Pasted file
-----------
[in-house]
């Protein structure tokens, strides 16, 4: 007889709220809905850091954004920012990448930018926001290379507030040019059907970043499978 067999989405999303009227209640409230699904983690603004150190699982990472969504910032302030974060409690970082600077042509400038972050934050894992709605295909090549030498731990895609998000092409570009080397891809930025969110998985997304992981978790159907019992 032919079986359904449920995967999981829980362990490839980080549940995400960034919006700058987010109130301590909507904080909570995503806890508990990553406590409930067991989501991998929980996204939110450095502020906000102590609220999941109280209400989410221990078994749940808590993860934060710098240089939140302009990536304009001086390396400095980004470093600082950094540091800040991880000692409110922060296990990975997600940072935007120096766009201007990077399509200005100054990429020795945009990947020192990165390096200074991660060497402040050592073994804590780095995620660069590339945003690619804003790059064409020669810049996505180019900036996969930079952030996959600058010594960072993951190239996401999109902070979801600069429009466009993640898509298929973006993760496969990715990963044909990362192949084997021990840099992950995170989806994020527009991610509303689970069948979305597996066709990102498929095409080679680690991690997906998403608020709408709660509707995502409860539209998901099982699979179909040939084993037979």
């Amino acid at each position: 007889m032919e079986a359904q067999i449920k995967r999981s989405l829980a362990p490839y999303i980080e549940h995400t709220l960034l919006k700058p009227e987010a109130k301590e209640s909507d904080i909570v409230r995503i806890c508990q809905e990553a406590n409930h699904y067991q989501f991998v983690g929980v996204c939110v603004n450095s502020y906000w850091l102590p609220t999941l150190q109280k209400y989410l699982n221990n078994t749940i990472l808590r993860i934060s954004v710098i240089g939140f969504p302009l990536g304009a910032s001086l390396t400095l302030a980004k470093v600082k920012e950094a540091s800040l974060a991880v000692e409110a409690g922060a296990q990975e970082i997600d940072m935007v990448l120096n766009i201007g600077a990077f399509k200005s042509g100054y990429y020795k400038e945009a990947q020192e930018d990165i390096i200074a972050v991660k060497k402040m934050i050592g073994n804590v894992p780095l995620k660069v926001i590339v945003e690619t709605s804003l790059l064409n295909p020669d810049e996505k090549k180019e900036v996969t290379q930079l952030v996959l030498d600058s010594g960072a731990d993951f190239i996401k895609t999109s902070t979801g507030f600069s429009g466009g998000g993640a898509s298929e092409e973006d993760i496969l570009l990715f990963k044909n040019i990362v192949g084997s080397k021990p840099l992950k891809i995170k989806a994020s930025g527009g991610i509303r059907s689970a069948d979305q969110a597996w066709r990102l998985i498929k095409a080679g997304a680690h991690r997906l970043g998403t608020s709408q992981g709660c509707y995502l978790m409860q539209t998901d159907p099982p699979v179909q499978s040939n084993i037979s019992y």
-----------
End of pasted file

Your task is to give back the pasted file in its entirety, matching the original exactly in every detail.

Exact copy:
[in-house]
């Protein structure tokens, strides 16, 4: 007889709220809905850091954004920012990448930018926001290379507030040019059907970043499978 067999989405999303009227209640409230699904983690603004150190699982990472969504910032302030974060409690970082600077042509400038972050934050894992709605295909090549030498731990895609998000092409570009080397891809930025969110998985997304992981978790159907019992 032919079986359904449920995967999981829980362990490839980080549940995400960034919006700058987010109130301590909507904080909570995503806890508990990553406590409930067991989501991998929980996204939110450095502020906000102590609220999941109280209400989410221990078994749940808590993860934060710098240089939140302009990536304009001086390396400095980004470093600082950094540091800040991880000692409110922060296990990975997600940072935007120096766009201007990077399509200005100054990429020795945009990947020192990165390096200074991660060497402040050592073994804590780095995620660069590339945003690619804003790059064409020669810049996505180019900036996969930079952030996959600058010594960072993951190239996401999109902070979801600069429009466009993640898509298929973006993760496969990715990963044909990362192949084997021990840099992950995170989806994020527009991610509303689970069948979305597996066709990102498929095409080679680690991690997906998403608020709408709660509707995502409860539209998901099982699979179909040939084993037979």
């Amino acid at each position: 007889m032919e079986a359904q067999i449920k995967r999981s989405l829980a362990p490839y999303i980080e549940h995400t709220l960034l919006k700058p009227e987010a109130k301590e209640s909507d904080i909570v409230r995503i806890c508990q809905e990553a406590n409930h699904y067991q989501f991998v983690g929980v996204c939110v603004n450095s502020y906000w850091l102590p609220t999941l150190q109280k209400y989410l699982n221990n078994t749940i990472l808590r993860i934060s954004v710098i240089g939140f969504p302009l990536g304009a910032s001086l390396t400095l302030a980004k470093v600082k920012e950094a540091s800040l974060a991880v000692e409110a409690g922060a296990q990975e970082i997600d940072m935007v990448l120096n766009i201007g600077a990077f399509k200005s042509g100054y990429y020795k400038e945009a990947q020192e930018d990165i390096i200074a972050v991660k060497k402040m934050i050592g073994n804590v894992p780095l995620k660069v926001i590339v945003e690619t709605s804003l790059l064409n295909p020669d810049e996505k090549k180019e900036v996969t290379q930079l952030v996959l030498d600058s010594g960072a731990d993951f190239i996401k895609t999109s902070t979801g507030f600069s429009g466009g998000g993640a898509s298929e092409e973006d993760i496969l570009l990715f990963k044909n040019i990362v192949g084997s080397k021990p840099l992950k891809i995170k989806a994020s930025g527009g991610i509303r059907s689970a069948d979305q969110a597996w066709r990102l998985i498929k095409a080679g997304a680690h991690r997906l970043g998403t608020s709408q992981g709660c509707y995502l978790m409860q539209t998901d159907p099982p699979v179909q499978s040939n084993i037979s019992y």